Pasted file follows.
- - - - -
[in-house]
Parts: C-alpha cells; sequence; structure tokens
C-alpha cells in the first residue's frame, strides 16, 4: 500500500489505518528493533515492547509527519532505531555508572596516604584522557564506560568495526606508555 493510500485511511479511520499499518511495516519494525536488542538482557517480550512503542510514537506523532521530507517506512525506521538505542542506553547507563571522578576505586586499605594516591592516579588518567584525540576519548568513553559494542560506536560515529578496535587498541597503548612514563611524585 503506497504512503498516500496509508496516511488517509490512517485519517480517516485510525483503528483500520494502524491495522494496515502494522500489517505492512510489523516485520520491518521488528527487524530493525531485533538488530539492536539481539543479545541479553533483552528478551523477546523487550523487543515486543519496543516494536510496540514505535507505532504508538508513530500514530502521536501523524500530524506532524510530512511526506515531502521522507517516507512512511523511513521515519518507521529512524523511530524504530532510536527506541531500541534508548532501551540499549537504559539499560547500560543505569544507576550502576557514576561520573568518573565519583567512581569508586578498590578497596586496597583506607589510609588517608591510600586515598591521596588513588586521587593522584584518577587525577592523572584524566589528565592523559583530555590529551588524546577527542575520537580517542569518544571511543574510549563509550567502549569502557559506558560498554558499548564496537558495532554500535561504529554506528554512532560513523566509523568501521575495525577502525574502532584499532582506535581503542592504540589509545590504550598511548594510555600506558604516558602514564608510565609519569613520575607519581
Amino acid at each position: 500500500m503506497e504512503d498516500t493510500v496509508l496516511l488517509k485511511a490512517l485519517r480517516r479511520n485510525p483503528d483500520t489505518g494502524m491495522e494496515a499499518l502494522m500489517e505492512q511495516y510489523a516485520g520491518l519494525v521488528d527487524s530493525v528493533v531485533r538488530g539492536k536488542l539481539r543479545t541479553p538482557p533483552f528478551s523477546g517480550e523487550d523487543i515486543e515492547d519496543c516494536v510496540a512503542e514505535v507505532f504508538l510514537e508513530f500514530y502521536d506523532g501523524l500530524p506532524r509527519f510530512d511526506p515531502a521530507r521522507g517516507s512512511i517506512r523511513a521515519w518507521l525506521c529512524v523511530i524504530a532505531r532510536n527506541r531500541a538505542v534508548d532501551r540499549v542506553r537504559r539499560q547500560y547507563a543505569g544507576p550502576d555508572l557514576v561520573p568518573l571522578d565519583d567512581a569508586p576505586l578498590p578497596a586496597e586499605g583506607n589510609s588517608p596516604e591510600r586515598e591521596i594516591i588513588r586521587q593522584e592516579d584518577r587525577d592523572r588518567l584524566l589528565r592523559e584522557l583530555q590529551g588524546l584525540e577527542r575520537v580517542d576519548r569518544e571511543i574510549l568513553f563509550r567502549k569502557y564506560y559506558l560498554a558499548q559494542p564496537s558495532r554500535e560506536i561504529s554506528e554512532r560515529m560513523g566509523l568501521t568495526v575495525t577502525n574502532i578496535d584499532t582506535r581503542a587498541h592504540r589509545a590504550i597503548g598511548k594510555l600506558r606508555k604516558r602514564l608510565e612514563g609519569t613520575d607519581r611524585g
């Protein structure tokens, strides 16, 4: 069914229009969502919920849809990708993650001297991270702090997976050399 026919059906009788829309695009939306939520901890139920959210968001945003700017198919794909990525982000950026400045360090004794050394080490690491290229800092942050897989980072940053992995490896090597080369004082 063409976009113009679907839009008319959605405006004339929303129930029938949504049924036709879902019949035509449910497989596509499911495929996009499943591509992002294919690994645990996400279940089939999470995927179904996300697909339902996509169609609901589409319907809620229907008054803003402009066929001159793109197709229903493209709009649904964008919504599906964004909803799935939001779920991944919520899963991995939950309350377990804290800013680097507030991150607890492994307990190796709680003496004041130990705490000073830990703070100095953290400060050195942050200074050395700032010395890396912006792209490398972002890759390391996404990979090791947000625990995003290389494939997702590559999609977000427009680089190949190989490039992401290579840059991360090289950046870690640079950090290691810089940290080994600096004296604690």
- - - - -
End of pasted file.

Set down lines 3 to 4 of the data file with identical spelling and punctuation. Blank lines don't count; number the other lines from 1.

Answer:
C-alpha cells in the first residue's frame, strides 16, 4: 500500500489505518528493533515492547509527519532505531555508572596516604584522557564506560568495526606508555 493510500485511511479511520499499518511495516519494525536488542538482557517480550512503542510514537506523532521530507517506512525506521538505542542506553547507563571522578576505586586499605594516591592516579588518567584525540576519548568513553559494542560506536560515529578496535587498541597503548612514563611524585 503506497504512503498516500496509508496516511488517509490512517485519517480517516485510525483503528483500520494502524491495522494496515502494522500489517505492512510489523516485520520491518521488528527487524530493525531485533538488530539492536539481539543479545541479553533483552528478551523477546523487550523487543515486543519496543516494536510496540514505535507505532504508538508513530500514530502521536501523524500530524506532524510530512511526506515531502521522507517516507512512511523511513521515519518507521529512524523511530524504530532510536527506541531500541534508548532501551540499549537504559539499560547500560543505569544507576550502576557514576561520573568518573565519583567512581569508586578498590578497596586496597583506607589510609588517608591510600586515598591521596588513588586521587593522584584518577587525577592523572584524566589528565592523559583530555590529551588524546577527542575520537580517542569518544571511543574510549563509550567502549569502557559506558560498554558499548564496537558495532554500535561504529554506528554512532560513523566509523568501521575495525577502525574502532584499532582506535581503542592504540589509545590504550598511548594510555600506558604516558602514564608510565609519569613520575607519581
Amino acid at each position: 500500500m503506497e504512503d498516500t493510500v496509508l496516511l488517509k485511511a490512517l485519517r480517516r479511520n485510525p483503528d483500520t489505518g494502524m491495522e494496515a499499518l502494522m500489517e505492512q511495516y510489523a516485520g520491518l519494525v521488528d527487524s530493525v528493533v531485533r538488530g539492536k536488542l539481539r543479545t541479553p538482557p533483552f528478551s523477546g517480550e523487550d523487543i515486543e515492547d519496543c516494536v510496540a512503542e514505535v507505532f504508538l510514537e508513530f500514530y502521536d506523532g501523524l500530524p506532524r509527519f510530512d511526506p515531502a521530507r521522507g517516507s512512511i517506512r523511513a521515519w518507521l525506521c529512524v523511530i524504530a532505531r532510536n527506541r531500541a538505542v534508548d532501551r540499549v542506553r537504559r539499560q547500560y547507563a543505569g544507576p550502576d555508572l557514576v561520573p568518573l571522578d565519583d567512581a569508586p576505586l578498590p578497596a586496597e586499605g583506607n589510609s588517608p596516604e591510600r586515598e591521596i594516591i588513588r586521587q593522584e592516579d584518577r587525577d592523572r588518567l584524566l589528565r592523559e584522557l583530555q590529551g588524546l584525540e577527542r575520537v580517542d576519548r569518544e571511543i574510549l568513553f563509550r567502549k569502557y564506560y559506558l560498554a558499548q559494542p564496537s558495532r554500535e560506536i561504529s554506528e554512532r560515529m560513523g566509523l568501521t568495526v575495525t577502525n574502532i578496535d584499532t582506535r581503542a587498541h592504540r589509545a590504550i597503548g598511548k594510555l600506558r606508555k604516558r602514564l608510565e612514563g609519569t613520575d607519581r611524585g